I solemnly charge you in the presence of God and of Christ Jesus, who is to judge the living and the dead,and by His appearing and his kingdom: preach the word;be ready in season and out of season; reprove, rebuke, exhort, with great patience and instruction.
2 Timothy 4:1 & 2
As one that ne’er should preach again,
And as a dying man to dying men.
Paul, awaiting imminent martyrdom, amid reports of “evil men and impostors” troubling the churches, solemnly instructed Timothy, to “preach the word” no matter the circumstance. While this passage provides the grist for many a sermon, few pastors pretend to apply it in their own preaching with the urgency enjoined by Paul. In Baxter, however, no other Scriptural ideal was so strenuously and successfully attained. The course of his entire life was literally determined by opportunities to proclaim the gospel, refute false teaching, and persuade Christians to live godly, fruitful lives.
From his late teens, he decided to lay aside his youthful desire for “Reputation of Learning…”2 and concentrate on the study and application of the Scriptures. His thirst for understanding was primarily for his own spiritual growth, but he eventually sensed God’s calling him to preach, which he pursued with his typical zeal. His parents, however, did not share his enthusiasm and he was sent to Ludlow Castle. In his eighteenth year, Mr. Wickstead had nearly persuaded him to ignore his calling and seek a position at the Court. He spent a month in London under the patronage of Sir Henry Herbert, but became disillusioned by the wordliness and debauchery at court:
I had quickly enough of the Court; when I saw a Stage Play instead of a Sermon on the Lord’s-day in the Afternoon, and saw what Course was there in fashion, and heard little Preaching, but was as to one part against the Puritans, I was glad to be gone.3
About this time, Baxter was called home quickly by the illness of his mother. She soon died and Richard resolved from that point to preach the gospel whenever and wherever possible. He would never again be turned aside.
On December 23, 1638 Baxter was ordained a deacon in the Church of England and chosen schoolmaster of Richard Foley’s school at Dudley. He found the position most suitable because, in addition to his teaching, he “might also Preach up and down in Places that were most ignorant…”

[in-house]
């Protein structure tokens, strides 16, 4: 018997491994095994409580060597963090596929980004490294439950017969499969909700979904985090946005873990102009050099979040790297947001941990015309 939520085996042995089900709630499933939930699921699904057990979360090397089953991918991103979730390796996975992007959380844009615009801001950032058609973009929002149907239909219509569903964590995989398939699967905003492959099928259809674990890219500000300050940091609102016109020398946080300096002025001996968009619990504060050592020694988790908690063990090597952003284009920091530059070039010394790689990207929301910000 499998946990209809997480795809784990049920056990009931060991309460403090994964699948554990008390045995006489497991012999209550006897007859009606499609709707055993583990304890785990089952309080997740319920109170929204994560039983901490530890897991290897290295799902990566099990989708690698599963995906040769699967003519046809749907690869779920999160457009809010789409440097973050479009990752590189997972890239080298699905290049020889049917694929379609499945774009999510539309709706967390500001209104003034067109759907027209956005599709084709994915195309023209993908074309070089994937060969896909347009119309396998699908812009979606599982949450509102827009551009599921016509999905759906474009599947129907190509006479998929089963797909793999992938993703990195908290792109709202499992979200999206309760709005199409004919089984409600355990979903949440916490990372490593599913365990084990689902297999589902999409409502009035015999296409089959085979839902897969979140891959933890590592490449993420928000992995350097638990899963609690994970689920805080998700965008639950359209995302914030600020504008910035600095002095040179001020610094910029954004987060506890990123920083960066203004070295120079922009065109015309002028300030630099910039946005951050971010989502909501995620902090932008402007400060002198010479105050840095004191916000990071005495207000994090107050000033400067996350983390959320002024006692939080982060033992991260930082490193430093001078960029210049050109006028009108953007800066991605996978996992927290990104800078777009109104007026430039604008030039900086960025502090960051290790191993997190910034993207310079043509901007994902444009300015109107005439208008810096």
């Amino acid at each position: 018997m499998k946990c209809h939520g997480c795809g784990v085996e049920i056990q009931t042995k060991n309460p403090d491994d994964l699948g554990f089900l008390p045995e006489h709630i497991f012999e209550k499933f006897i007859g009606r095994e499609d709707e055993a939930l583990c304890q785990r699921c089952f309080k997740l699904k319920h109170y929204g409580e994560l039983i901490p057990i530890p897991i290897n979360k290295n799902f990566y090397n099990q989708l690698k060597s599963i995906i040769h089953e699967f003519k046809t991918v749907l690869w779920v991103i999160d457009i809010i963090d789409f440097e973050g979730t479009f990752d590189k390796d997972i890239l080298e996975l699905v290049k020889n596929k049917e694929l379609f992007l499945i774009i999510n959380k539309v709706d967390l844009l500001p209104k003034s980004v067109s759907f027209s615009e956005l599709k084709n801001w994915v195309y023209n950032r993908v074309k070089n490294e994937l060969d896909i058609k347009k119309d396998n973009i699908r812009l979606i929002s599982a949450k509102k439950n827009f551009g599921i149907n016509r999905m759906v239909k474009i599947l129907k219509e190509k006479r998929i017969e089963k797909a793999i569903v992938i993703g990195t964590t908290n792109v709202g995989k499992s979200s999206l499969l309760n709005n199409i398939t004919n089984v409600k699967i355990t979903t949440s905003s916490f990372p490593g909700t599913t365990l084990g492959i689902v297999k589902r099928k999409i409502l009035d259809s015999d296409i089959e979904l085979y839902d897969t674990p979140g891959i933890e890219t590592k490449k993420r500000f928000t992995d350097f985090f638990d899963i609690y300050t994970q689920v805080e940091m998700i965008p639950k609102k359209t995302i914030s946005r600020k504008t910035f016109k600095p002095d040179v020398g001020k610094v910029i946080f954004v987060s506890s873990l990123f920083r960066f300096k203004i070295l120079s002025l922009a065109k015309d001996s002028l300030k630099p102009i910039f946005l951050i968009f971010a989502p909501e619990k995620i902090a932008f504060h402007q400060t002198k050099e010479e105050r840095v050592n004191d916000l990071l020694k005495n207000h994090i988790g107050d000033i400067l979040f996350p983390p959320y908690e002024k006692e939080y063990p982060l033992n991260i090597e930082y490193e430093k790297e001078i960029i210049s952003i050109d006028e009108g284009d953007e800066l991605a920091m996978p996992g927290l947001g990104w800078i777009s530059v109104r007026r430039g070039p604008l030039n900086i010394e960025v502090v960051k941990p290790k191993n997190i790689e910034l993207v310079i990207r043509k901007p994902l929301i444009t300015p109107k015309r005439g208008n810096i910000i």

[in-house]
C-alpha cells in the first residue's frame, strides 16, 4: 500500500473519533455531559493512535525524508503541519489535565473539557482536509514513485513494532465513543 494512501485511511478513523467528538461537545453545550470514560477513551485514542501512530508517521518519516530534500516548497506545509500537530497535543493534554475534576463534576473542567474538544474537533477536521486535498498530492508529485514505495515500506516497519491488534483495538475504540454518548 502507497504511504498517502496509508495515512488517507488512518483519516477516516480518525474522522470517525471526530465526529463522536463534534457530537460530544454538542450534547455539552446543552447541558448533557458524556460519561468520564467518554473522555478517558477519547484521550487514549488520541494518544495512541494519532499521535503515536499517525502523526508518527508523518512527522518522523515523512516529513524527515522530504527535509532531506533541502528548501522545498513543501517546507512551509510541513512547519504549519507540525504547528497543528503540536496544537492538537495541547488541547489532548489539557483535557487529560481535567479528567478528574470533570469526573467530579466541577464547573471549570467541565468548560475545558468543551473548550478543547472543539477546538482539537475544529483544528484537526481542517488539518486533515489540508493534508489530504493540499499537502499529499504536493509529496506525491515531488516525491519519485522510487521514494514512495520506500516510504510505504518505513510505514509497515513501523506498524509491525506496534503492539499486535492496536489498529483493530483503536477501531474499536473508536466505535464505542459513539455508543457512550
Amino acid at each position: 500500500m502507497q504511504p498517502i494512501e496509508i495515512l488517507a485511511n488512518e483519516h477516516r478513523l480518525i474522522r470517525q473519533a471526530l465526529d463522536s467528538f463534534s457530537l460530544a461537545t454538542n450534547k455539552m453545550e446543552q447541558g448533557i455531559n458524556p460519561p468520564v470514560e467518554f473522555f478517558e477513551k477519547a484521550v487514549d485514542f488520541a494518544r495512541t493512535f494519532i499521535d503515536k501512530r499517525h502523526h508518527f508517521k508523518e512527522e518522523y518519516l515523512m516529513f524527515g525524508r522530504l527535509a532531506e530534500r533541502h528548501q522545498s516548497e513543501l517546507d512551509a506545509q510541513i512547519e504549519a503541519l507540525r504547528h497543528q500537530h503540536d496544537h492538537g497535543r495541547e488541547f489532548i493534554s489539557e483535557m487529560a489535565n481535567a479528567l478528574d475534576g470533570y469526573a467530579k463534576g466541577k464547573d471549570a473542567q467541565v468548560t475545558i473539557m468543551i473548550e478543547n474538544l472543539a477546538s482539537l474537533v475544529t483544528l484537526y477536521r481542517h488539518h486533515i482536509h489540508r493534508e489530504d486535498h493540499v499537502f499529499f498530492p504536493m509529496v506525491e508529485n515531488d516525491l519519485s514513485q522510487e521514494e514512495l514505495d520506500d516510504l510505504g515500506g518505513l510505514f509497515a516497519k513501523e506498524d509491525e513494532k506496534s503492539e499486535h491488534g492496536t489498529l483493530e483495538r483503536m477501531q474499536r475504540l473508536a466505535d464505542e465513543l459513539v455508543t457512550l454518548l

The people of Dudley were once known for their drunkenness and indifference to religion, but Baxter was grateful to spend a year among such “a poor tractable [teachable] people…ready to hear God’s Word with submission and reformation…”4 When Baxter preached, the entire countryside would fill the once vacant chapel and crowd around the windows and doors to hear the young country preacher. So accustomed did the church at Dudley become to good preaching that, for years after Baxter’s departure, the people of the town would still crowd the modest chapel to hear the Sunday sermon and weekly lectures.
Baxter’s next opportunity to preach came at the town of Bridgnorth. He spent a year there teaching a very large congregation, but he was disappointed by the results. His sermons received great praise, but apparently little application by his hearers. Perhaps it was his experience at Bridgnorth which would later remind him of the words of Jerome: “Teach in thy church, not to get the applause of the people, but to set in motion the groan; the tears of the hearers are thy praises.”5
While Baxter was at Bridgnorth, the English Parliament passed a resolution to reform the clergy. Those ministers found guilty of “Insufficiency, false Doctrine, illegal innovations, or Scandal…” were to be removed. The town of Kidderminster presented a petition for the removal of their vicar and his assistants. The minister frequented taverns, was ignorant of “the very Substantial Articles of Christianity…” and only preached a few times each year. His poor preaching even “exposed him to laughter…”6 It was determined that the vicar would continue, but a lecturer would be appointed and supported with a small portion of the minister’s living expenses.
Baxter was offered the position at Kidderminster and he eagerly accepted. The town appealed to him for the usual reasons:
My mind was much to the place as soon as it was described to me; because it was a full Congregation…an ignorant, rude and revelling People for the greater part, who had need of preaching…but above all, because they never had any lively, serious preaching among them…7
Baxter quickly found that his serious, Biblical preaching was certainly “out of season” at Kidderminster, where mobs ridiculed and threatened him with violence. But, he would not be intimidated. Once, after preaching on the doctrine of man’s sinful nature, the townspeople “railed” at him as he walked down the street, accusing him of teaching “that God hated, or loathed infants…” because he taught, as is plain from Psalm 51, that all people are born sinners. Baxter, “the man of God,” countered this abuse by opening up the Scriptures to his people, “with great patience and instruction:”